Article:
A popular paleoanthropological notion is that early on in evolution men specialized in obtaining high value but uncertain supplies of protein by hunting which they exchanged for more certain carbohydrates gathered by women (protein was probably exchanged for sex, too). This suggested that evolution may have optimized each sex for these activities. Leeds University (U.K.) psychologist Gijsbert Stoet tested this hypothesis using computer games that simulated gathering tasks. The results published in the journal Evolution and Human Behavior found that men were in fact better at gathering than women. As the abstract explains [PDF]:
The hunter–gatherer theory of sex differences states that female cognition has evolutionarily adapted to gathering and male cognition to hunting. Existing studies corroborate that men excel in hunting-related skills, but there is only indirect support for women excelling in gathering tasks. This study tested if women would outperform men in laboratory-based computer tests of search and gathering skills. In Experiment 1, men found target objects faster and made fewer mistakes than women in a classic visual search study. In Experiment 2, participants gathered items (fruits or letters presented on screen), and again, men performed significantly better. In Experiment 3, participants' incidental learning of object locations in a search experiment was studied, but no statistically significant sex differences were observed. These findings found the opposite of what was expected based on the hypothesis that female cognition has adapted to gathering. Alternative interpretations of the role of object location memory, female gathering roles and the division of labor between the sexes are discussed.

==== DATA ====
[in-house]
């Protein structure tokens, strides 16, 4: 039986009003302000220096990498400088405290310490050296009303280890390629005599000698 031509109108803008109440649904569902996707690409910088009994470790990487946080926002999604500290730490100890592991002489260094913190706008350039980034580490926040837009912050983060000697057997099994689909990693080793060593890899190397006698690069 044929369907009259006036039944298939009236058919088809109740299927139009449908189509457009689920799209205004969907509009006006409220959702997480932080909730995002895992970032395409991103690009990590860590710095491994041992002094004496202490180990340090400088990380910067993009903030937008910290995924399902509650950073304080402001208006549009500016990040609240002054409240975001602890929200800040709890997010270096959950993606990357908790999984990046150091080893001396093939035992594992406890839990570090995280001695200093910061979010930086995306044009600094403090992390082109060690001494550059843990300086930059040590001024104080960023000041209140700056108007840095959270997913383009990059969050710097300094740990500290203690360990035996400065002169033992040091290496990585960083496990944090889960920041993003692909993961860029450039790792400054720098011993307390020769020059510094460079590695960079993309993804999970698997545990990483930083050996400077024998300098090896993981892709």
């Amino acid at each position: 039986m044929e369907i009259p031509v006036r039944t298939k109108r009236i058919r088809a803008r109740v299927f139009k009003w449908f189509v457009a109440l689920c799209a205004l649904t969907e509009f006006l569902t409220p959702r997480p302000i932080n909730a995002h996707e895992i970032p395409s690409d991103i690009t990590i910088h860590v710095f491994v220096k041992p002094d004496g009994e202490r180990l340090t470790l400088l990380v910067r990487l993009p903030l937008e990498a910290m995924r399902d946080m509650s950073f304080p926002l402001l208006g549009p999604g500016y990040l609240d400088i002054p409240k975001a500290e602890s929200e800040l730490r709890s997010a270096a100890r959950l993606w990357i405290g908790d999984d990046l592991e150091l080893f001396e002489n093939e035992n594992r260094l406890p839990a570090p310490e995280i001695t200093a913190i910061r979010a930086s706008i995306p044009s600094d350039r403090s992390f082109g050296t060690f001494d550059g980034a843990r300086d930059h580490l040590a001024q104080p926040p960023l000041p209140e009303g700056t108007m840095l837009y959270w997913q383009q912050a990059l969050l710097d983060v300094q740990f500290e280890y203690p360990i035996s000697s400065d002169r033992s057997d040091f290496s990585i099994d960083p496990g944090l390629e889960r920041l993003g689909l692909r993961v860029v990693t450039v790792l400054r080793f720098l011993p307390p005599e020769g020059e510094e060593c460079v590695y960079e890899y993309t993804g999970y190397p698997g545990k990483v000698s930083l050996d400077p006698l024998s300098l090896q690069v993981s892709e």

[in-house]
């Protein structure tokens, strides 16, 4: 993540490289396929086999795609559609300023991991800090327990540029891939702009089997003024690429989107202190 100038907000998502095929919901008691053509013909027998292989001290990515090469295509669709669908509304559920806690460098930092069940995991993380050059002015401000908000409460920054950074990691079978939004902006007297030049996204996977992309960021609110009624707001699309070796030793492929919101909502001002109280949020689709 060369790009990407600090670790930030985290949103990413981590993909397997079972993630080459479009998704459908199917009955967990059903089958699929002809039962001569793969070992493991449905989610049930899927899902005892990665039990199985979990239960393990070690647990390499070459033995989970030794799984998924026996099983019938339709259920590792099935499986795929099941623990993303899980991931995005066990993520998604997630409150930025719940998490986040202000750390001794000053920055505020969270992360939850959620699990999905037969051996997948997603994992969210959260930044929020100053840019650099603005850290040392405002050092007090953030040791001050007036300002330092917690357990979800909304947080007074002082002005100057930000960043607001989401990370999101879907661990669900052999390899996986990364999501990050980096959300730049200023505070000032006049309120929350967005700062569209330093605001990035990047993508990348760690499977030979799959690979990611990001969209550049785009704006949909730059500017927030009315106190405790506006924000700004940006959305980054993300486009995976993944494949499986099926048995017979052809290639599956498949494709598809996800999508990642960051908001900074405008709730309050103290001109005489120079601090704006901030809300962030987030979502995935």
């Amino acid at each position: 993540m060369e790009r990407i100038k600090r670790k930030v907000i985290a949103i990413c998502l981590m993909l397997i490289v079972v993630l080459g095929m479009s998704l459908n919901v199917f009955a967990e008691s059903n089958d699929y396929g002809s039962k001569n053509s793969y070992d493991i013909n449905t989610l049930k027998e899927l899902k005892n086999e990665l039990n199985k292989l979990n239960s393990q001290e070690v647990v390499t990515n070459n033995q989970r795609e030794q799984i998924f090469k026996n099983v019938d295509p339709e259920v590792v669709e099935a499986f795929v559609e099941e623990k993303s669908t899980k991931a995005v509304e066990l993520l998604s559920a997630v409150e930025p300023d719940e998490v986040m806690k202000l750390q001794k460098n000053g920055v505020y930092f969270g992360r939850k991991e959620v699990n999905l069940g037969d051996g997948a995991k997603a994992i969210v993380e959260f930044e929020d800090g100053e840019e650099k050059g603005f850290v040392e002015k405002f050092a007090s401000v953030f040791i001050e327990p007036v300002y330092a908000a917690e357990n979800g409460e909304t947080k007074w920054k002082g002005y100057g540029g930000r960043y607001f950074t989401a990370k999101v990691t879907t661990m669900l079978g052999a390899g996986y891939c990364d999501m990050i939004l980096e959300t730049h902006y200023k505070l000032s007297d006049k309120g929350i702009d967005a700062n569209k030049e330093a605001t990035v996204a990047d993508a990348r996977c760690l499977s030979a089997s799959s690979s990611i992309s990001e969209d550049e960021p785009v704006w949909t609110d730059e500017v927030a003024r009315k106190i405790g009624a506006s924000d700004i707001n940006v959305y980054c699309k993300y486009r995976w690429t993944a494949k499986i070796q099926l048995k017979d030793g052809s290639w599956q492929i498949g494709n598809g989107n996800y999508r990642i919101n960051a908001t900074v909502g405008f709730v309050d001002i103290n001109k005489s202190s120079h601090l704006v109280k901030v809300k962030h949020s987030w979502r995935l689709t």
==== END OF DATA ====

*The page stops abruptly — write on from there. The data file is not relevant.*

The division of labor is the crucial issue here. As Stoet notes in the discussion section of his article:
There can be different reasons for a division of labor in a society, and it is not necessarily the case that both genders need to be optimized for the tasks they are doing. It could simply have been the case that a division of labor was driven solely by the fact that men were good at hunting. Women might have chosen to do the gathering, not because they were adapted to it, but because it was the task that remained to be doing. Given that there is no apparent evidence for women being excellent gatherers, this must be considered a plausible scenario.
I found it curious that Stoet did not expliciitly mention the concepts of comparative advantage and the gains from trade. Journalist Matt Ridley offers a nice explanation of how comparative advantage and trade might have worked in early human evolution in his excellent book, The Rational Optimist: How Prosperity Evolves.
Take the case of two cavemen Adam and Oz. Clumsy Adam takes three hours to make a fish hook and four hours to catch fish (7 hours total). Handy Oz can make a fish hook in two hours and catch a fish in an hour (3 hours total). Since Oz is better at both tasks, does Oz really have anything to gain from Adam? Yes. If Adam makes two hooks in six hours and trades one to Oz for a fish that allows Oz to now spend two hours catching two fish. By specialising and trading both Adam and Oz gain an hour of leisure. (A nice illustrated version of Ridley's description of comparative advantage can be found about 5 minutes into this video of his TED talk).
The same sorts of gains from trade would have been operating with regard to the paleoanthropological division of food acquisition labor between men and women.
See also my Reason.tv interview with Ridley here.